Marcus Baskerville has traveled to Denver four times in the past few years, and on the last two trips, he made sure to stop first at Bierstadt Lagerhaus. Although Baskerville specializes in stouts and IPAs as the co-founder and head brewer at Weathered Souls Brewing in San Antonio, Texas, Bierstadt’s lagers were just too good to pass by.
So when prominent national beer writer John Holl named Baskerville and Bierstadt's co-owner, Ashleigh Carter, to the annual Wine Enthusiast list of 40 Tastemakers Under 40, the Texas brewer made a call. “I contacted Ashleigh with my fingers crossed in hopes that she would agree to a collaboration, because I know Bierstadt doesn’t do a lot of those,” he says. “We actually didn’t know each other before that.”
Wine Enthusiast included Baskerville because of the brewer’s response to the aftermath of the George Floyd murder in May; Baskerville had created an imperial stout called Black Is Beautiful and shared it with other breweries so that they could brew and sell the beer, then donate proceeds to Black Lives Matter and other organizations seeking racial justice. The campaign quickly caught fire, and by July, more than 1,000 breweries in all fifty states, including at least thirty in Colorado, and eighteen countries had signed on.
Carter, meanwhile, had made the Tastemakers list for being a “forward-thinking traditionalist” and “a tireless advocate for well-crafted yet unfussy beer,” according to Holl's profile. “It’s made her a go-to source for beer history and a leader for its future.”
So Baskerville was a little nervous when he called Carter, in part because he wanted to find a style that would align with both breweries' ways of doing things. “They are very traditional, and I am a lot more freestyle in my approach,” he says. But Carter quickly agreed to get on board.
The result is a schwarzbier (a dark lager) that both breweries will tap in early December in honor of Weathered Souls' fourth anniversary. It was brewed in San Antonio in October with Bierstadt’s house yeast and some lagering tricks and techniques that Carter and Bierstadt co-owner/brewer Bill Eye brought with them on the road trip, as well as chocolate rye and other ingredients that suited Baskerville’s non-traditional ethos.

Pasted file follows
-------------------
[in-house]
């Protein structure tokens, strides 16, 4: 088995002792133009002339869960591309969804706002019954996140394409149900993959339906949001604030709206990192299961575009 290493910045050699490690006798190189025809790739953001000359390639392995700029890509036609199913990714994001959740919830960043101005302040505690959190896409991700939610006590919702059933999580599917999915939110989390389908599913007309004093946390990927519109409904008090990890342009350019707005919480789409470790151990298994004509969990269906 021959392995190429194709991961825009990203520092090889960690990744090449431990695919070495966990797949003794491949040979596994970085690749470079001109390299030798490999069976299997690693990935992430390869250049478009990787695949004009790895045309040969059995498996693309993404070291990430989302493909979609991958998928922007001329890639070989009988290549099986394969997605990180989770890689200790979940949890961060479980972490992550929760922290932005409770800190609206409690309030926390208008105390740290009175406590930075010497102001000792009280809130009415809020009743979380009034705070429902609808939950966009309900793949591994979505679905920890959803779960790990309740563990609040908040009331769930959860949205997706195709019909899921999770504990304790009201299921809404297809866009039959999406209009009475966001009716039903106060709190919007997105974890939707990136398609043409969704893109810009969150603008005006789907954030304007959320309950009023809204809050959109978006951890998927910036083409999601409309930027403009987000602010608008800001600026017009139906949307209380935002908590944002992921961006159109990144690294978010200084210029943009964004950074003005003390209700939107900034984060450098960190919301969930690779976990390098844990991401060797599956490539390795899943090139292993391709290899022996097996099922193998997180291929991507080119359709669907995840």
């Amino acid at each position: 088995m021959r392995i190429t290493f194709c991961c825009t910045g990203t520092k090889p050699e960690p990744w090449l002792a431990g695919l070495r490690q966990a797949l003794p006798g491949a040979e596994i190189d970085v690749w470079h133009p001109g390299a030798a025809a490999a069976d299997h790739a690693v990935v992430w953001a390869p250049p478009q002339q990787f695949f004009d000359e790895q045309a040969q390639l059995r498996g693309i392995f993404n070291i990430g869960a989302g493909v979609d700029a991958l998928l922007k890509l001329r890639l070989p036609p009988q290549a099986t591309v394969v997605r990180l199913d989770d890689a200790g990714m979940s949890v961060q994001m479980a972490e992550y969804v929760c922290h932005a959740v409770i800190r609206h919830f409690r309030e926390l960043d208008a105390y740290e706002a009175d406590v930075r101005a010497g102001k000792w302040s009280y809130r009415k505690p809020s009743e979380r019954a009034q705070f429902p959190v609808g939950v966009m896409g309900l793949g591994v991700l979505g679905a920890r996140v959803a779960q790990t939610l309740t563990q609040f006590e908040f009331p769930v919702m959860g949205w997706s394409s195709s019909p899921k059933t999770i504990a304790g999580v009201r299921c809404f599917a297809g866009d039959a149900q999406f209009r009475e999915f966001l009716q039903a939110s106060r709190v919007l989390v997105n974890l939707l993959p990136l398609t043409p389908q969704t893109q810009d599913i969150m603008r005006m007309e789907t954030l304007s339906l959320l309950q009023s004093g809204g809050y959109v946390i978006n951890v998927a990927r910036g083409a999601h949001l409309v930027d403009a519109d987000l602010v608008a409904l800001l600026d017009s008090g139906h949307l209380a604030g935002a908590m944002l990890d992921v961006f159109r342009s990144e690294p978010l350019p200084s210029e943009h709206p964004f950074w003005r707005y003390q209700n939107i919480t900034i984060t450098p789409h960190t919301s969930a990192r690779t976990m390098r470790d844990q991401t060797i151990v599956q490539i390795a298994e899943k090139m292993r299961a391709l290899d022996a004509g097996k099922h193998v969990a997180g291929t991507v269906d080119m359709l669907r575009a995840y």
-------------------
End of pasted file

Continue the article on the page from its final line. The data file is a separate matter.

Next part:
“It got her out of her realm, and it was a learning experience for me. I want to implement some of their lagering processes into my own lagers,” he says. “Really, it was one of the highlights of my brewery career so far, because I think very highly of their brewery.”
But working with Baskerville was special for Carter, as well. “Marcus is an excellent human, and a deep-down, true lover of making beer — not everyone is,” she says. “As a collaboration, I believe in using ideas from both places. … There would be no point in making it exactly as I would design it if I were doing it alone; that defeats the purpose of a collaboration,” she adds. “I always have a couple of sticking points, but some of those are different if it’s home or away. [We] had a great time collaborating.”
She also says she was incredibly impressed by Baskerville’s effort to bring people together using Black Is Beautiful, which has raised nearly $50,000 in San Antonio alone.
And Baskerville will have many more opportunities to do that in the future: In early November, he was elected to the board of directors of the Boulder-based Brewers Association, and he’s now working on partnerships with the San Antonio Spurs and Walmart, which Baskerville says is considering selling Black Is Beautiful in its stores nationwide.
As for Weathered Souls' birthday, the brewery will release a four-pack of cans that will include four different collaborative beers, each from a different brewery, including Bierstadt.
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